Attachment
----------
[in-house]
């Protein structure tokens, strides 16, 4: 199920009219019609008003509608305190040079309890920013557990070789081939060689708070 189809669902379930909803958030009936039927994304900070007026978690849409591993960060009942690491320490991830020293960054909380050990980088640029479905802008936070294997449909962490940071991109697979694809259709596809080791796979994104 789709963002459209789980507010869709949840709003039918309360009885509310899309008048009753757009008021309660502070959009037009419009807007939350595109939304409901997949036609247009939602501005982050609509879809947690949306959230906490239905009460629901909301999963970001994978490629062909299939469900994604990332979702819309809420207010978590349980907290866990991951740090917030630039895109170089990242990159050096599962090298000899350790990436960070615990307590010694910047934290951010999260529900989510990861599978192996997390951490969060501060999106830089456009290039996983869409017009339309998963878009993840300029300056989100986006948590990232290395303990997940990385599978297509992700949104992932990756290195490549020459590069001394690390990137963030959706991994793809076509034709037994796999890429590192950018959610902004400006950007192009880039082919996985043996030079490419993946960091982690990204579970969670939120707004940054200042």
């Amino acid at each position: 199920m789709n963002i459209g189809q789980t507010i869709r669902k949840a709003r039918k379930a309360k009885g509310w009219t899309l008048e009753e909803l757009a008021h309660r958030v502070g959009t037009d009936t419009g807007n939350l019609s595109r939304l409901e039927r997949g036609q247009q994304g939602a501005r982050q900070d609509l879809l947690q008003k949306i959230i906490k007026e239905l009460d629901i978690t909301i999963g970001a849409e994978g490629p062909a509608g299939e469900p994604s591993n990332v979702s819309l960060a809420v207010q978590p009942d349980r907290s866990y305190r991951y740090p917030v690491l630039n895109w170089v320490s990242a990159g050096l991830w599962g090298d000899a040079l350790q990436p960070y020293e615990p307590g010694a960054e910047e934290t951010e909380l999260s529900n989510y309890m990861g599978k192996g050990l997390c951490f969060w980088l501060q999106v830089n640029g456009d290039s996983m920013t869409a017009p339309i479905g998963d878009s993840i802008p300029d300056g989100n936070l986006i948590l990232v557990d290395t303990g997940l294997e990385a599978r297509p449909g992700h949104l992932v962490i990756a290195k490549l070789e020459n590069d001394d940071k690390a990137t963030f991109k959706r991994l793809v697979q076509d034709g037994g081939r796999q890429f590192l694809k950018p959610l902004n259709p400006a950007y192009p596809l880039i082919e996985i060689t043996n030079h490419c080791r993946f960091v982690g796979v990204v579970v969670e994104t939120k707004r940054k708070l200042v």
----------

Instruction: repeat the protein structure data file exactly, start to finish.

[in-house]
């Protein structure tokens, strides 16, 4: 199920009219019609008003509608305190040079309890920013557990070789081939060689708070 189809669902379930909803958030009936039927994304900070007026978690849409591993960060009942690491320490991830020293960054909380050990980088640029479905802008936070294997449909962490940071991109697979694809259709596809080791796979994104 789709963002459209789980507010869709949840709003039918309360009885509310899309008048009753757009008021309660502070959009037009419009807007939350595109939304409901997949036609247009939602501005982050609509879809947690949306959230906490239905009460629901909301999963970001994978490629062909299939469900994604990332979702819309809420207010978590349980907290866990991951740090917030630039895109170089990242990159050096599962090298000899350790990436960070615990307590010694910047934290951010999260529900989510990861599978192996997390951490969060501060999106830089456009290039996983869409017009339309998963878009993840300029300056989100986006948590990232290395303990997940990385599978297509992700949104992932990756290195490549020459590069001394690390990137963030959706991994793809076509034709037994796999890429590192950018959610902004400006950007192009880039082919996985043996030079490419993946960091982690990204579970969670939120707004940054200042």
């Amino acid at each position: 199920m789709n963002i459209g189809q789980t507010i869709r669902k949840a709003r039918k379930a309360k009885g509310w009219t899309l008048e009753e909803l757009a008021h309660r958030v502070g959009t037009d009936t419009g807007n939350l019609s595109r939304l409901e039927r997949g036609q247009q994304g939602a501005r982050q900070d609509l879809l947690q008003k949306i959230i906490k007026e239905l009460d629901i978690t909301i999963g970001a849409e994978g490629p062909a509608g299939e469900p994604s591993n990332v979702s819309l960060a809420v207010q978590p009942d349980r907290s866990y305190r991951y740090p917030v690491l630039n895109w170089v320490s990242a990159g050096l991830w599962g090298d000899a040079l350790q990436p960070y020293e615990p307590g010694a960054e910047e934290t951010e909380l999260s529900n989510y309890m990861g599978k192996g050990l997390c951490f969060w980088l501060q999106v830089n640029g456009d290039s996983m920013t869409a017009p339309i479905g998963d878009s993840i802008p300029d300056g989100n936070l986006i948590l990232v557990d290395t303990g997940l294997e990385a599978r297509p449909g992700h949104l992932v962490i990756a290195k490549l070789e020459n590069d001394d940071k690390a990137t963030f991109k959706r991994l793809v697979q076509d034709g037994g081939r796999q890429f590192l694809k950018p959610l902004n259709p400006a950007y192009p596809l880039i082919e996985i060689t043996n030079h490419c080791r993946f960091v982690g796979v990204v579970v969670e994104t939120k707004r940054k708070l200042v």